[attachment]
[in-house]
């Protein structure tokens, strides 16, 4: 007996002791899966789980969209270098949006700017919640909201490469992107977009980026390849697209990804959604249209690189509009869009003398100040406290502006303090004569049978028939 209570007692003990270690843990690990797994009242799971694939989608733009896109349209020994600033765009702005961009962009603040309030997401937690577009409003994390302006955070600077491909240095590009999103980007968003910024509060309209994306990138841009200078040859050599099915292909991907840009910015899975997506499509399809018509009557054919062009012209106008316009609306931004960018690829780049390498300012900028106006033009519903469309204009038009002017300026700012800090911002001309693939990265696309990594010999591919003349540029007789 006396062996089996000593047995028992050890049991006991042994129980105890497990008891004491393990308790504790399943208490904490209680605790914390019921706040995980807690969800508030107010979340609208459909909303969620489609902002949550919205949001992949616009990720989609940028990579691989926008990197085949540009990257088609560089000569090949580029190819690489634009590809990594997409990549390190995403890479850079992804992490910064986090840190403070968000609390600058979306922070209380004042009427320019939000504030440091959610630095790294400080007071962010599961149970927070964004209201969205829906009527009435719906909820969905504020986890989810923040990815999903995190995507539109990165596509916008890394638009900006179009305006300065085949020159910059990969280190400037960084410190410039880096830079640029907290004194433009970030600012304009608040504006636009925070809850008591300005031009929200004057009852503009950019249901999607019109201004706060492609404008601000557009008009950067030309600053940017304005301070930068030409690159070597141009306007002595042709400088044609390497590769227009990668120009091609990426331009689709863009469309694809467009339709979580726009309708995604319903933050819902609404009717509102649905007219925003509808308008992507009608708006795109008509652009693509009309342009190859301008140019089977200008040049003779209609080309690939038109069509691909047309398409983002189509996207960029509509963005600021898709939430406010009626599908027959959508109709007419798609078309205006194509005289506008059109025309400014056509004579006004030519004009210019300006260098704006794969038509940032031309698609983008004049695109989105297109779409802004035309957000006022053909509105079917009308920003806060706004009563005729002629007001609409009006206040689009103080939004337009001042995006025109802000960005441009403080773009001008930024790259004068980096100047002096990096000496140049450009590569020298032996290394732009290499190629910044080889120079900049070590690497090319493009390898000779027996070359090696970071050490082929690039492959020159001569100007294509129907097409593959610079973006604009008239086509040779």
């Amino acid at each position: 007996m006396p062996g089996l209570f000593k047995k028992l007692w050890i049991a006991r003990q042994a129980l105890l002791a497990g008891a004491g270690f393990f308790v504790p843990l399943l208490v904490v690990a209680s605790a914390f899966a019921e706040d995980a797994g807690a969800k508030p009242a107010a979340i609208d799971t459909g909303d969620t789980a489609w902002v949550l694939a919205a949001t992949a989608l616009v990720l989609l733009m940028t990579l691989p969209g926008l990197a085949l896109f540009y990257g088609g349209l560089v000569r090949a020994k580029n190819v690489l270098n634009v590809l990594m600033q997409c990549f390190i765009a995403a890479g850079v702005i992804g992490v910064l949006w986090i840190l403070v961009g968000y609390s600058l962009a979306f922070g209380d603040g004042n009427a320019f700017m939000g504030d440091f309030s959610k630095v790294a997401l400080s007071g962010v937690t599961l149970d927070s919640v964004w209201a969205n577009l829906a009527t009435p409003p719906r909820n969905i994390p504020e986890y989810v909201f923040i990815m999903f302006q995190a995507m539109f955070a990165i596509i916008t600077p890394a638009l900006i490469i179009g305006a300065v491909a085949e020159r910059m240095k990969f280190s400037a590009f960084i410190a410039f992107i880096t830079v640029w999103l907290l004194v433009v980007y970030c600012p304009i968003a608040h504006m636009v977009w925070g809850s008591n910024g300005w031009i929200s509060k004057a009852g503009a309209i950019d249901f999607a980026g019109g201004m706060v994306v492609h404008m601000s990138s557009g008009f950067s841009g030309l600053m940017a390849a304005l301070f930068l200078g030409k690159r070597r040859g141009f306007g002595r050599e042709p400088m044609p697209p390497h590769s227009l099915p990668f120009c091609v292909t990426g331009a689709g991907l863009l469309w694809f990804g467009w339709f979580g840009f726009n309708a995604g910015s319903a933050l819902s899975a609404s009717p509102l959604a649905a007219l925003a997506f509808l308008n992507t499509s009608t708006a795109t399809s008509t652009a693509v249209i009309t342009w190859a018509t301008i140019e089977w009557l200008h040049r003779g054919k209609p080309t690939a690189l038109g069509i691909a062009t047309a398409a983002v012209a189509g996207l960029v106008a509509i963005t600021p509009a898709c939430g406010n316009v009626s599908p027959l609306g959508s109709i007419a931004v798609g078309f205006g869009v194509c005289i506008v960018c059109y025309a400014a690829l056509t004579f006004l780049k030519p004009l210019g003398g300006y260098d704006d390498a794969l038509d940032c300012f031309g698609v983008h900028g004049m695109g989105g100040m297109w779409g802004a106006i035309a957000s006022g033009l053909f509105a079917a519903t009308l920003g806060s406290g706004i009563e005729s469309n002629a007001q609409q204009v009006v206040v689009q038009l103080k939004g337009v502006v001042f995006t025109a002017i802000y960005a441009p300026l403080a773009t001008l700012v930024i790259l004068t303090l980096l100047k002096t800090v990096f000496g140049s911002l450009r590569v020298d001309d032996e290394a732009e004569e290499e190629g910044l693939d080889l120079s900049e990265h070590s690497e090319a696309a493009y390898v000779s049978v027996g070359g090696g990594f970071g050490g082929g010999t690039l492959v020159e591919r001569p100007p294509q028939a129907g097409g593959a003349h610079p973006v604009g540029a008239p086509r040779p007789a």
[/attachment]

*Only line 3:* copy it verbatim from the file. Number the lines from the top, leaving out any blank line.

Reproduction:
């Amino acid at each position: 007996m006396p062996g089996l209570f000593k047995k028992l007692w050890i049991a006991r003990q042994a129980l105890l002791a497990g008891a004491g270690f393990f308790v504790p843990l399943l208490v904490v690990a209680s605790a914390f899966a019921e706040d995980a797994g807690a969800k508030p009242a107010a979340i609208d799971t459909g909303d969620t789980a489609w902002v949550l694939a919205a949001t992949a989608l616009v990720l989609l733009m940028t990579l691989p969209g926008l990197a085949l896109f540009y990257g088609g349209l560089v000569r090949a020994k580029n190819v690489l270098n634009v590809l990594m600033q997409c990549f390190i765009a995403a890479g850079v702005i992804g992490v910064l949006w986090i840190l403070v961009g968000y609390s600058l962009a979306f922070g209380d603040g004042n009427a320019f700017m939000g504030d440091f309030s959610k630095v790294a997401l400080s007071g962010v937690t599961l149970d927070s919640v964004w209201a969205n577009l829906a009527t009435p409003p719906r909820n969905i994390p504020e986890y989810v909201f923040i990815m999903f302006q995190a995507m539109f955070a990165i596509i916008t600077p890394a638009l900006i490469i179009g305006a300065v491909a085949e020159r910059m240095k990969f280190s400037a590009f960084i410190a410039f992107i880096t830079v640029w999103l907290l004194v433009v980007y970030c600012p304009i968003a608040h504006m636009v977009w925070g809850s008591n910024g300005w031009i929200s509060k004057a009852g503009a309209i950019d249901f999607a980026g019109g201004m706060v994306v492609h404008m601000s990138s557009g008009f950067s841009g030309l600053m940017a390849a304005l301070f930068l200078g030409k690159r070597r040859g141009f306007g002595r050599e042709p400088m044609p697209p390497h590769s227009l099915p990668f120009c091609v292909t990426g331009a689709g991907l863009l469309w694809f990804g467009w339709f979580g840009f726009n309708a995604g910015s319903a933050l819902s899975a609404s009717p509102l959604a649905a007219l925003a997506f509808l308008n992507t499509s009608t708006a795109t399809s008509t652009a693509v249209i009309t342009w190859a018509t301008i140019e089977w009557l200008h040049r003779g054919k209609p080309t690939a690189l038109g069509i691909a062009t047309a398409a983002v012209a189509g996207l960029v106008a509509i963005t600021p509009a898709c939430g406010n316009v009626s599908p027959l609306g959508s109709i007419a931004v798609g078309f205006g869009v194509c005289i506008v960018c059109y025309a400014a690829l056509t004579f006004l780049k030519p004009l210019g003398g300006y260098d704006d390498a794969l038509d940032c300012f031309g698609v983008h900028g004049m695109g989105g100040m297109w779409g802004a106006i035309a957000s006022g033009l053909f509105a079917a519903t009308l920003g806060s406290g706004i009563e005729s469309n002629a007001q609409q204009v009006v206040v689009q038009l103080k939004g337009v502006v001042f995006t025109a002017i802000y960005a441009p300026l403080a773009t001008l700012v930024i790259l004068t303090l980096l100047k002096t800090v990096f000496g140049s911002l450009r590569v020298d001309d032996e290394a732009e004569e290499e190629g910044l693939d080889l120079s900049e990265h070590s690497e090319a696309a493009y390898v000779s049978v027996g070359g090696g990594f970071g050490g082929g010999t690039l492959v020159e591919r001569p100007p294509q028939a129907g097409g593959a003349h610079p973006v604009g540029a008239p086509r040779p007789a």